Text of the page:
Foxa2 functions in a transcriptional network

A number of ChIP-chip studies that characterize cross-regulation between the promoters of several well characterized liver transcription factors have shown a high level of interaction between a core group of thirteen transcription factors important to liver development and function—HNF1α, HNF1β, HNF4α, Foxa1, Foxa2, HNF6, C/EBPγ, COUP-TFII, LRH1, USF1, PXR, FXRα and GATA6 (9,12,14). Our data showed in vivo Foxa2-binding sites within the extended gene region of nine of these 13 core transcription factors, including three transcription factors that had not previously been shown to be bound by Foxa2, indicating a high level of potential cross regulation by Foxa2 in the liver. We also documented the presence of Foxa2-binding sites associated with many additional transcription factors expressed in the adult liver. These results suggest that in the adult liver, Foxa2 is involved in additional transcriptional cascades that contribute to liver function.

In addition to Foxa2-binding sites in the promoters of other transcription factors, Foxa2 has been shown to interact with transcription factor proteins to coordinately regulate gene expression. Studies have indicated simultaneous occupation of gene promoters by Foxa2 in combination with HNF4α, HNF6, CREB1, USF1, HNF1α or GATA4 suggesting cooperative interaction between Foxa2 and these transcription factors (12,31). To extend our knowledge of transcription factors that could interact with Foxa2 in the adult liver, we determined the 20 most highly enriched cooccurring TFBS models that occurred within 250 bp of Foxa2 sites. This group included many transcription factors known to interact with Foxa2, including HNF4, HNF1 and GATA4, as well as novel transcription factors such as Maz, Mazr and Smad3, all of which are expressed in the adult liver as shown by SAGE or RT–PCR. Of interest, several TFBS models were observed in both peaks with and without Foxa2-binding sequences. These included Pax6, Maz, Mazr, Smad3, HNF4 and Pparg, of which all but Pax6 are expressed in the adult liver. One possibility for the absence of a Foxa2-binding site in some peaks is a physical regulatory interaction, whereby Foxa2 itself is bound not directly to the DNA, but to a cointeracting transcription factor at a close enough distance to enable protein–protein chemical cross-linking. Smad3 is thought to be primarily involved in acute liver damage via TGFβ signaling, while Pparg is involved in lipid metabolism (90,91). Additionally, Pparg may inhibit TGFβ/Smad3 signaling in liver fibrosis (92). Evi1 has been previously shown to be expressed in the adult liver; however, neither Maz nor Mazr have been reported to be expressed in the liver. The functional role of these three transcription factors in liver gene regulation is currently unknown (93). The fact that many of these top cooccurring transcription factors are expressed and have roles in the adult liver further supports the likelihood that they can interact with Foxa2.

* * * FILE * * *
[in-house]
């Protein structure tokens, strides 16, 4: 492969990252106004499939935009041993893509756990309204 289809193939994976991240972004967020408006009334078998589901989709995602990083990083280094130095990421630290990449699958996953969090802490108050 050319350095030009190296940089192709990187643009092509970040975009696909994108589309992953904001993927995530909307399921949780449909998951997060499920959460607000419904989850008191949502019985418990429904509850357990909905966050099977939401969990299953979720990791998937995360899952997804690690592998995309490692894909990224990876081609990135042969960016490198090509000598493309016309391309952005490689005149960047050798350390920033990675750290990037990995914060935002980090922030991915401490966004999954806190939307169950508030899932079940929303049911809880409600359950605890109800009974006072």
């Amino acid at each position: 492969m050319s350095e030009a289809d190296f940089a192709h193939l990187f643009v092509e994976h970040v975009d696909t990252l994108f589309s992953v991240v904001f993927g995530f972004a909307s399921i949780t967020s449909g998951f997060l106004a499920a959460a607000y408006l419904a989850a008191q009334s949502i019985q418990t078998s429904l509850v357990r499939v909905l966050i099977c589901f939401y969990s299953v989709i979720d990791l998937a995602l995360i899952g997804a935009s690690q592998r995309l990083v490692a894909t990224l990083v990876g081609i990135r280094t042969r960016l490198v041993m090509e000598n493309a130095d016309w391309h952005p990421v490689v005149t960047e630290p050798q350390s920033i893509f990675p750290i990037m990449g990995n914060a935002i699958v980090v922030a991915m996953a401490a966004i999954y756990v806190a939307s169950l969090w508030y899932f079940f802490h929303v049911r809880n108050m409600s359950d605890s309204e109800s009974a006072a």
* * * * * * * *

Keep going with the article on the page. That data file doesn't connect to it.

Although Pax6 is not expressed in the liver, it is expressed in the closely related pancreatic tissue. Notably, the Pax6 TFBS model was found amongst the top 20 enriched cooccurring transcription factors in both peaks with and without an exact Foxa2-binding site. In the pancreas, Foxa2 and Pax6 interact to regulate the activation of genes such as glucagon and Pdx1 (83,94). Of interest, the location of the Pax6 TFBS model in relation to Foxa2-binding sequences showed that the Pax6-binding site was consistently greater than 40 bp away from Foxa2 in either direction (Figure 7B). Thus, although Foxa2- and Pax6-binding sites are found in close proximity, at least 40 bp must be present between the two sites, suggesting that Pax6 and Foxa2 can bind together to regulate gene expression in the pancreas or that noncompetitive inhibitory mechanisms limit the binding of both factors simultaneously.

This study has presented novel Foxa2 regulatory mechanisms in the mouse adult liver by determining genome wide binding sites. We have also shown a high level of coverage of known functional binding sites as well as identifying several potential novel interactions with annotated genes and unannotated genomic regions. Finally, we have shown a potentially wide-ranging role for Foxa2 in regulating gene expression in the function of the adult liver. Overall, this study demonstrates the advantages of using ChIP–Seq technology to characterize transcription factor binding in tissue, and paves the way for further investigations of in vivo transcription factor networks.


Supplementary Data are available at NAR Online.

[Supplementary Data]


The authors gratefully acknowledge the support of the MORGEN project team managers, Amanda Kotzer and Joanne Johnson. This study received funding support from the Genome British Columbia and Genome Canada. P.A.H., M.M. and S.J. are Scholars of the Michael Smith Foundation for Health Research. M.M. is a Terry Fox Young Investigator. P.A.H. is a Canadian Institutes for Health Research New Investigator. Funding to pay the Open Access publication charges for this article was provided by Genome Canada and Genome BC.

Conflict of interest statement. None declared.